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Identification of Glycolysis-Related Gene Signature and Prediction on Prognosis of Colon Cancer

Identification of Glycolysis-Related Gene Signature and Prediction on Prognosis of Colon Cancer

Qingsen Ran1,2, Manjing Li3, Jiayin Han3, Lifang Wang3, Han Wang3,4, Shaobo Liu5* and Yanping Wang1*

1Institute of Basic Research in Clinical Medicine, China Academy of Chinese Medical Science, Beijing 100700, China
2Postdoctoral Research Station, China Academy of Chinese Medical Science, Beijing 100700, China
3Institute of Chinese Materia Medica, China Academy of Chinese Medical Science, Beijing 100700, China
4Affiliated Hospital of Changchun University of Chinese Medicine, Changchun 130021, China
5The Key Laboratory of Optimal Utilization of Natural Medicine Resources, School of Pharmaceutical Sciences, Guizhou Medical University, Guiyang 550025, China
 
Qingsen Ran and Manjing Li contributed equally to this work.
 
*      Corresponding author: liushaobo@gmc.edu.cn, ypwang@ircm.ac.cn

ABSTRACT

Identification of core biomarkers for cancer prevention and treatment is crucial. Tumor glycolysis is an important metabolic phenotype and many natural compounds from medicinal plants exhibit anti-glycation effects. Therefore, it is of potential significant to find biomarkers based on glycolysis-related genes in predicting the prognosis of colon cancer (CC), a common invasive gastrointestinal tumor. In this study, clinical and gene data were collected to identify glycolytic genes that significantly associated with overall survival (OS) rate of CC patients through gene set enrichment analysis (GSEA) and Cox regression models. The K-M method was used to determine the difference of OS rate with high and low risk scores. The accuracy of risk scores were determined based on receiver operating characteristic (ROC) curve. Hierarchical analysis and Cox regression were performed to assess the correlation between CC risk score and clinical symptoms. Moreover, qPCR was used to verify the expression level of prognostic genes in human colorectal cancer cell line (HCT116) and human colorectal epithelial cells (FHC cells). The results showed 202 glycolytic genes were found with statistical differences, and 4 glycolytic genes were identified, including Enolase 3 (ENO3), glypican-1 (GPC1), Nucleolar Protein 3 (NOL3) and Stanniocalcin 2 (STC2). A prognostic risk score model was established, and the OS rate of high-risk patients was found significantly reduced (p <0.001) compared to low-risk patients. The 5-year OS ROC area under curve (AUC) of the model was 0.75. qPCR results confirmed that glycolysis-related genes ENO3, GPC1, NOL3 and STC2 were significantly upregulated in HCT116 cells compared to FHC cells. In conclusion, our study identified four glycolytic genes that significant impact prognosis of CC, and established a prognostic risk prediction model, which can provide reference for prognosis assessment and efficient treatment in CC.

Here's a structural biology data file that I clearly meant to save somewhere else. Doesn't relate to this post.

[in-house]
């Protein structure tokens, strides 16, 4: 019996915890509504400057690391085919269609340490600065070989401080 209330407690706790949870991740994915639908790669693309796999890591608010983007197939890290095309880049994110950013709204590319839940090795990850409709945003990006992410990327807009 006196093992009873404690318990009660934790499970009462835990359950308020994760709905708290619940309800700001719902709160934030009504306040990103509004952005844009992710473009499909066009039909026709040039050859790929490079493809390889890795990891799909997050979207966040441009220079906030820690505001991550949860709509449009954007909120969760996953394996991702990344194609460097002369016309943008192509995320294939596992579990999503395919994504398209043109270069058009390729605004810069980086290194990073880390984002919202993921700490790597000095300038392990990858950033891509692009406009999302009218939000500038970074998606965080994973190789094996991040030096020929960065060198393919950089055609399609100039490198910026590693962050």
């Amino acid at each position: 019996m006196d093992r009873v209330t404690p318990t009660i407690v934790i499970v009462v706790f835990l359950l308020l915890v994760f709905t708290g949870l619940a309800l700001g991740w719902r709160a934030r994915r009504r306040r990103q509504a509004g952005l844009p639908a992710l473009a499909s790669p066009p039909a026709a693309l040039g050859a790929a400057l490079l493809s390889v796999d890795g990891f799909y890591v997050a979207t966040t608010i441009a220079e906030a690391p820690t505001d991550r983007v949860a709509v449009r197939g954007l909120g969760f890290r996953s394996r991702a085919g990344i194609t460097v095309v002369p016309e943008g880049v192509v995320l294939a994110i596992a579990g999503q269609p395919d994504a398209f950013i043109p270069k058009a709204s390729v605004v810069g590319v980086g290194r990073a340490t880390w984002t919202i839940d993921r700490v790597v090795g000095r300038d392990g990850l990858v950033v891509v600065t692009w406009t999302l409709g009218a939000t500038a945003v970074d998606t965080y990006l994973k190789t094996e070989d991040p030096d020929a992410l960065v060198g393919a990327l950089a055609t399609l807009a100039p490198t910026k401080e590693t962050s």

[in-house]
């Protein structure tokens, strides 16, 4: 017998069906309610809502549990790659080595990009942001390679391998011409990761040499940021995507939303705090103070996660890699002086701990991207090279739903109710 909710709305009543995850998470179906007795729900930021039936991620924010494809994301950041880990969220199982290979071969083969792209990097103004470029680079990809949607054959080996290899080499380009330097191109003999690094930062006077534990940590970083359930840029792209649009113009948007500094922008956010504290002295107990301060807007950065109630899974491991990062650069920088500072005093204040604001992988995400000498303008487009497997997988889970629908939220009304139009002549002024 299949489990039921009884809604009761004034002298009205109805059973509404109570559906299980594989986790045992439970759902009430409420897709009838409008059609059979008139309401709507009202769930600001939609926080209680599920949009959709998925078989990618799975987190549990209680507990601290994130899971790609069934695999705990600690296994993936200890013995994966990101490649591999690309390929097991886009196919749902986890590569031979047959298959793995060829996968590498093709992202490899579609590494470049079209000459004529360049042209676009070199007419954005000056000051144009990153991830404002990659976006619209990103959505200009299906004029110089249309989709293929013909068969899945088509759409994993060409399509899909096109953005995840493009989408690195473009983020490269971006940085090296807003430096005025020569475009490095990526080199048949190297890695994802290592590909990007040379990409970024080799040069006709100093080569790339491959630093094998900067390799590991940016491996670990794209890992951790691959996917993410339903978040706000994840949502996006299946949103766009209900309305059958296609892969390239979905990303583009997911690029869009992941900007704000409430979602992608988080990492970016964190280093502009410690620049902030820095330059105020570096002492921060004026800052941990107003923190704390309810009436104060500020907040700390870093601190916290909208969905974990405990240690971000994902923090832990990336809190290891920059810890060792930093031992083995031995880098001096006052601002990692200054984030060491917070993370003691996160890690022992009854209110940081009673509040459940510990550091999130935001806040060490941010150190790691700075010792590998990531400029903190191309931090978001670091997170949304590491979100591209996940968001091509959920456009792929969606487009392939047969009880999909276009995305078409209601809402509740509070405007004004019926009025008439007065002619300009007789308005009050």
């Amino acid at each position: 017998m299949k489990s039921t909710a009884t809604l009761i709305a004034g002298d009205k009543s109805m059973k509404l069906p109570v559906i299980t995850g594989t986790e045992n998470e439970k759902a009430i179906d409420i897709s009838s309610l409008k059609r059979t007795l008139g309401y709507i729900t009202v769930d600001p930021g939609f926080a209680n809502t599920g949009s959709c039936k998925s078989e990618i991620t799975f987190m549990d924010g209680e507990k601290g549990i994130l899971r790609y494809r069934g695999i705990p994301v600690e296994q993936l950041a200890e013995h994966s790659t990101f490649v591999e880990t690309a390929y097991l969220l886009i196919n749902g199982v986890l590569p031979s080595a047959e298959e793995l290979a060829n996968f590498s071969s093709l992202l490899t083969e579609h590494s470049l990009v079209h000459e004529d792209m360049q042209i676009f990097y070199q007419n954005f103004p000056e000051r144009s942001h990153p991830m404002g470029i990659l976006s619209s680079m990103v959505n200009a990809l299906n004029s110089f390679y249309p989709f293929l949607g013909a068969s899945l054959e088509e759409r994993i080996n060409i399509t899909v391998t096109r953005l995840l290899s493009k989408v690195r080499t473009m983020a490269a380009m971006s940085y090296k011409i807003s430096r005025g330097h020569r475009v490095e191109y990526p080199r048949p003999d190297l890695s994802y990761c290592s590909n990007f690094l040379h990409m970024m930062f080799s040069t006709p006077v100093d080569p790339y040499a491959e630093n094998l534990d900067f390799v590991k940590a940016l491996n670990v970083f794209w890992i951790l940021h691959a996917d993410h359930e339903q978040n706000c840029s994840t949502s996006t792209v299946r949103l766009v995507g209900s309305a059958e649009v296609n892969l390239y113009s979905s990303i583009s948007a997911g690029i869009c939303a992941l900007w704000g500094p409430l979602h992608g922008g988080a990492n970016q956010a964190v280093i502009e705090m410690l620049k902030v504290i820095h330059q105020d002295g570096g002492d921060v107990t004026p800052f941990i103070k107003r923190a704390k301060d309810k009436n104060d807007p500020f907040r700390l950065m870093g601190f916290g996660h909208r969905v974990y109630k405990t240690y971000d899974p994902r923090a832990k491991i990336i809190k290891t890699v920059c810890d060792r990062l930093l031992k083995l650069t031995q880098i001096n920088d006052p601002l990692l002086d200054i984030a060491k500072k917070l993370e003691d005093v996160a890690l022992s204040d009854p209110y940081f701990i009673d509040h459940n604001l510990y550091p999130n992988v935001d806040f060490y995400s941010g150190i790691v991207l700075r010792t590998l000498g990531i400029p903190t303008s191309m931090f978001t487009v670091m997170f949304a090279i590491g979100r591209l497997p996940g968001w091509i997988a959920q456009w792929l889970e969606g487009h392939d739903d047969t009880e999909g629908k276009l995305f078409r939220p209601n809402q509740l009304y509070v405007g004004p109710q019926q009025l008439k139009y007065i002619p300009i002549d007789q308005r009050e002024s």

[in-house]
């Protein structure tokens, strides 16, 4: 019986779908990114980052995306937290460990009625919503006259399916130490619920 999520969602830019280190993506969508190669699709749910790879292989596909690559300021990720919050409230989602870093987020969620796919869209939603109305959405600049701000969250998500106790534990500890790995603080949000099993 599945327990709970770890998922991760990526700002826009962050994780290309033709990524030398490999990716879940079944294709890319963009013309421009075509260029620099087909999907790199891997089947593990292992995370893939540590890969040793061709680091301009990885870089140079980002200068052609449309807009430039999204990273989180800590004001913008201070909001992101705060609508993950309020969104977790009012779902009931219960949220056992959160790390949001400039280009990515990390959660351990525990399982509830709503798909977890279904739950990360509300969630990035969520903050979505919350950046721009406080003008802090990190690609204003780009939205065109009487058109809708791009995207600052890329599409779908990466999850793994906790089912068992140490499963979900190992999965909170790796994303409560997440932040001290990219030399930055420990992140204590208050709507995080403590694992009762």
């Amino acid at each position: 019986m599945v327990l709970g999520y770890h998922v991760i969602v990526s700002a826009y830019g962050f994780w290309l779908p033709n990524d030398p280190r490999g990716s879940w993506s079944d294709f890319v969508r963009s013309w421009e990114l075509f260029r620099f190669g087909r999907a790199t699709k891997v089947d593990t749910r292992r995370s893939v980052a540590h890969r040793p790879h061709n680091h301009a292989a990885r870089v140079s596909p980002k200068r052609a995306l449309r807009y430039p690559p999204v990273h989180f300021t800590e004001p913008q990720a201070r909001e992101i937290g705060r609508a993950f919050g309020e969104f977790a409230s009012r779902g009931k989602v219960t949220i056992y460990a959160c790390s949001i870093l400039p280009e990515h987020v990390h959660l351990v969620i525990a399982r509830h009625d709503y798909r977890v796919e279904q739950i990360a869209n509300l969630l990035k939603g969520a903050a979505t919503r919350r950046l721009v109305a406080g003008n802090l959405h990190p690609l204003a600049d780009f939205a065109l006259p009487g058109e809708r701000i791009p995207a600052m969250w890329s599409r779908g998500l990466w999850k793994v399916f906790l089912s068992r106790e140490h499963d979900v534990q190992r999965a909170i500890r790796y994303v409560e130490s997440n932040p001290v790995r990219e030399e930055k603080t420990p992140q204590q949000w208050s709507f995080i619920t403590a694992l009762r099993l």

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Pakistan Journal of Zoology

February

Pakistan J. Zool., Vol. 56, Iss. 1, pp. 01-501

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